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J Prev Med Public Health > Volume 43(6); 2010 > Article
Journal of Preventive Medicine and Public Health 2010;43(6): 459-471. doi: https://doi.org/10.3961/jpmph.2010.43.6.459
Lifestyle and Cancer Risk.
Elisabete Weiderpass
Department of Medical Epidemiology and Biostatistics, Karolinska Institutet, Stockholm, Sweden; Departmant of Etiological Research, Cancer Registry of Norway, Oslo, Norway; Department of Genetic Epidemiology, Folkhalsan Research Center, Helsinki, Finland;
The main behavioural and environmental risk factors for cancer mortality in the world are related to diet and physical inactivity, use of addictive substances, sexual and reproductive health, exposure to air pollution and use of contaminated needles. The population attributable fraction for all cancer sites worldwide considering the joint effect of these factors is about 35% (34 % for low-and middle-income countries and 37% for high-income countries). Seventy-one percent(71%) of lung cancer deaths are caused by tobacco use (lung cancer is the leading cause of cancer death globally). The combined effects of tobacco use, low fruit and vegetable intake, urban air pollution, and indoor smoke from household use of solid fuels cause 76% of lung cancer deaths. Exposure to these behavioural and environmental factors is preventable; modifications in lifestyle could have a large impact in reducing the cancer burden worldwide (WHO, 2009). The evidence of association between lifestyle factors and cancer, as well as the main international recommendations for prevention are briefly reviewed and commented upon here.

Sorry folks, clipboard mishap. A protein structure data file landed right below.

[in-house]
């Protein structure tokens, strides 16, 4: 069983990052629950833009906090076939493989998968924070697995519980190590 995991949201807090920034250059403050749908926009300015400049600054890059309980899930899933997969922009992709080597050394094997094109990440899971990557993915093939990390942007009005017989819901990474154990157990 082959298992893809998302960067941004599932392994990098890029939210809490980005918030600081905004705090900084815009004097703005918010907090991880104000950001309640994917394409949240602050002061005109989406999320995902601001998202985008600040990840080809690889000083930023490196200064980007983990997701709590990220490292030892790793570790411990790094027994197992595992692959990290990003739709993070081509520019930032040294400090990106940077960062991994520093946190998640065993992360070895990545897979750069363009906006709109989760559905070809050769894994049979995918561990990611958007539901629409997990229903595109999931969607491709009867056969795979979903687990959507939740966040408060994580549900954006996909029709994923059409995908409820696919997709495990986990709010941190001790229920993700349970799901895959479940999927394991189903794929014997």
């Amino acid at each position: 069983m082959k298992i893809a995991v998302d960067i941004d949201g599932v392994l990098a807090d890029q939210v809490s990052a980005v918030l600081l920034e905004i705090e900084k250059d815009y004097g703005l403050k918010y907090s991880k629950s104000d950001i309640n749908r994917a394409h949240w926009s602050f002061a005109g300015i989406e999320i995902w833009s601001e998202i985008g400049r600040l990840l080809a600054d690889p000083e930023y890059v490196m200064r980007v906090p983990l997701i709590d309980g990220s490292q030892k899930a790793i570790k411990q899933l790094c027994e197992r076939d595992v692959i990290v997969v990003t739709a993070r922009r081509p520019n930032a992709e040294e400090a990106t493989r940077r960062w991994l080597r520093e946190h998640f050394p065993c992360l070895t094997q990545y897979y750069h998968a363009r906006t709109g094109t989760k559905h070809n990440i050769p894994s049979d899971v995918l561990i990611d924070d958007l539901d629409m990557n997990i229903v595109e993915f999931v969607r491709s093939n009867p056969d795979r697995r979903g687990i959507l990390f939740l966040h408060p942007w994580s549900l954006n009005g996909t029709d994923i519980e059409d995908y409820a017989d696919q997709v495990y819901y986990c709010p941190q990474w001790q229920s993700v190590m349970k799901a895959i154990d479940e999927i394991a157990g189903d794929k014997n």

Key words: Environment; Lifestyle; Primary prevention; Risk factors
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Lifestyle.  1993 December;26(4)
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